and other health professionals. NCI provides the latest information about
clinical trials. The Cancer Information Service, a service of NCI, has trained
staff members available to answer questions and send free publications.
Spanish-speaking staff members are also available.
The Skin Cancer Foundation is committed to education, prevention, early detection, and prompt treatment of skin cancer. This website has information on skin cancer, prevention, and "Ask the Expert." It also features news and events.
National Comprehensive Cancer Network (2010). Basal cell and squamous cell skin cancers. NCCN Clinical Practice Guidelines in Oncology, Version 1. Available online: http://www.nccn.org/professionals/physician_gls/PDF/nmsc.pdf.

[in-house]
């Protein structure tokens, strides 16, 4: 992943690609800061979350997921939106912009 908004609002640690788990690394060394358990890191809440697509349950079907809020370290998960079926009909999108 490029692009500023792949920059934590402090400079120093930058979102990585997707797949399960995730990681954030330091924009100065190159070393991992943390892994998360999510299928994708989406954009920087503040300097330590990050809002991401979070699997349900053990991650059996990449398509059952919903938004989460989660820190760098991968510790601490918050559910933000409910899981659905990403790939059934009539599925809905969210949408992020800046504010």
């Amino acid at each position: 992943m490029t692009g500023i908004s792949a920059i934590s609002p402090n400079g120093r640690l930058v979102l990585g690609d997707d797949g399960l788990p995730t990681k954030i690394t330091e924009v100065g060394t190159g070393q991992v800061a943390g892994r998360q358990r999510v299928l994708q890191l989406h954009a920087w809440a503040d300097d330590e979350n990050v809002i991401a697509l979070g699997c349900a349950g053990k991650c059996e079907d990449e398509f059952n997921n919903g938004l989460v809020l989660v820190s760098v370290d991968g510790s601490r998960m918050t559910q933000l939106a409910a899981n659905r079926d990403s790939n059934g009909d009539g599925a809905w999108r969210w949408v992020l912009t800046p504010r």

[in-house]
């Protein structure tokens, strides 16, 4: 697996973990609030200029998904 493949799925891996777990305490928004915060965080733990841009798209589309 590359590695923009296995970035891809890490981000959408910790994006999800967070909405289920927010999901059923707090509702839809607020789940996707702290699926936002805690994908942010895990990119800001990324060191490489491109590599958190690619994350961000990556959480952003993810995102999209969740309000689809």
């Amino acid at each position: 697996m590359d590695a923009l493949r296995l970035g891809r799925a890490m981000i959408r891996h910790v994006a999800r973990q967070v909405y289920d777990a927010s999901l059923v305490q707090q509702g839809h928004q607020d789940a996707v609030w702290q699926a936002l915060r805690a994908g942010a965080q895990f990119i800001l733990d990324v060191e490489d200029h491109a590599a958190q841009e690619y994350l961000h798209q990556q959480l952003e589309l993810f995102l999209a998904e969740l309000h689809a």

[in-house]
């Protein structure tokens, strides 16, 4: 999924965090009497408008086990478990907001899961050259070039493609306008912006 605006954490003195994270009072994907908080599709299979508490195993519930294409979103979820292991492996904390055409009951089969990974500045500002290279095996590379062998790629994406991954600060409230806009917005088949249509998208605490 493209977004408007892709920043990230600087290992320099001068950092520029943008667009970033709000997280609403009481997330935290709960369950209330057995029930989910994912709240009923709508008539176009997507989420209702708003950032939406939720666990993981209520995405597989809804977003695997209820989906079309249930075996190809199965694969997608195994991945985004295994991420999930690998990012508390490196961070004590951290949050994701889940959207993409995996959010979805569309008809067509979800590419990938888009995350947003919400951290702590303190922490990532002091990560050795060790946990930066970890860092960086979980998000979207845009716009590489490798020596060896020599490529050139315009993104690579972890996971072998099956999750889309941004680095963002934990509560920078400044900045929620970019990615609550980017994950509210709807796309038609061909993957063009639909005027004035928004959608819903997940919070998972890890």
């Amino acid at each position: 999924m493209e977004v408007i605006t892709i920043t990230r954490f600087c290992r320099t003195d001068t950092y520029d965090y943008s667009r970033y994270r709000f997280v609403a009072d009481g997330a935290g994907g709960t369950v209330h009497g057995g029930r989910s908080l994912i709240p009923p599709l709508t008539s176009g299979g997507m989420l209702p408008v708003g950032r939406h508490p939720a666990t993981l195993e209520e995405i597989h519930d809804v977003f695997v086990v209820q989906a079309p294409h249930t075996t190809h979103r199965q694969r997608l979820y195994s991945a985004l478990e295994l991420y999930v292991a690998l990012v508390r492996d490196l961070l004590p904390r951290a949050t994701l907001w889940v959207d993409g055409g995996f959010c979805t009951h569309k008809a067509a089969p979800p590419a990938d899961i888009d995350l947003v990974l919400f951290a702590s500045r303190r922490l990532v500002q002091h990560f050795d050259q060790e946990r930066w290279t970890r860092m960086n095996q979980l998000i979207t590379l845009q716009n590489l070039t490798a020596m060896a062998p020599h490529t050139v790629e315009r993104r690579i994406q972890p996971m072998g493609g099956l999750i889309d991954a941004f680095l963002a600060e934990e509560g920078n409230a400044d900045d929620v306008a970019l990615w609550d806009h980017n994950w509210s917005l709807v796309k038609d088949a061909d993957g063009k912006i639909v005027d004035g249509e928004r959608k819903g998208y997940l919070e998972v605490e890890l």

Other Works Consulted
Habif TP, et al. (2011). Premalignant and malignant non-melanoma skin tumors. In Skin Disease: Diagnosis and Treatment, 3rd ed., pp. 464–507. Edinburgh: Saunders.
Marks VJ, Hanson NW (2010). Non-melanoma skin cancer. In JC Hall, BJ Hall, eds., Sauer’s Manual of Skin Diseases, 10th ed., pp. 305–311. Philadelphia: Lippincott Williams and Wilkins.
Ormerod A, et al. (2010). Basal cell carcinoma, search date December 2009. BMJ Clinical Evidence. Available online: http://www.clinicalevidence.com.
Spencer JM (2010). Basal cell carcinoma. In MG Lebwohl et al., eds., Treatment of Skin Disease: Comprehensive Therapeutic Strategies, 3rd ed., pp. 78–82. Edinburgh: Saunders Elsevier.
Waldorf HA (2010). Squamous cell carcinoma. In MG Lebwohl et al., eds., Treatment of Skin Disease: Comprehensive Therapeutic Strategies, 3rd ed., pp. 702–706. Edinburgh: Saunders Elsevier.
July 30, 2013
E. Gregory Thompson, MD - Internal Medicine
& Amy McMichael, MD - Dermatology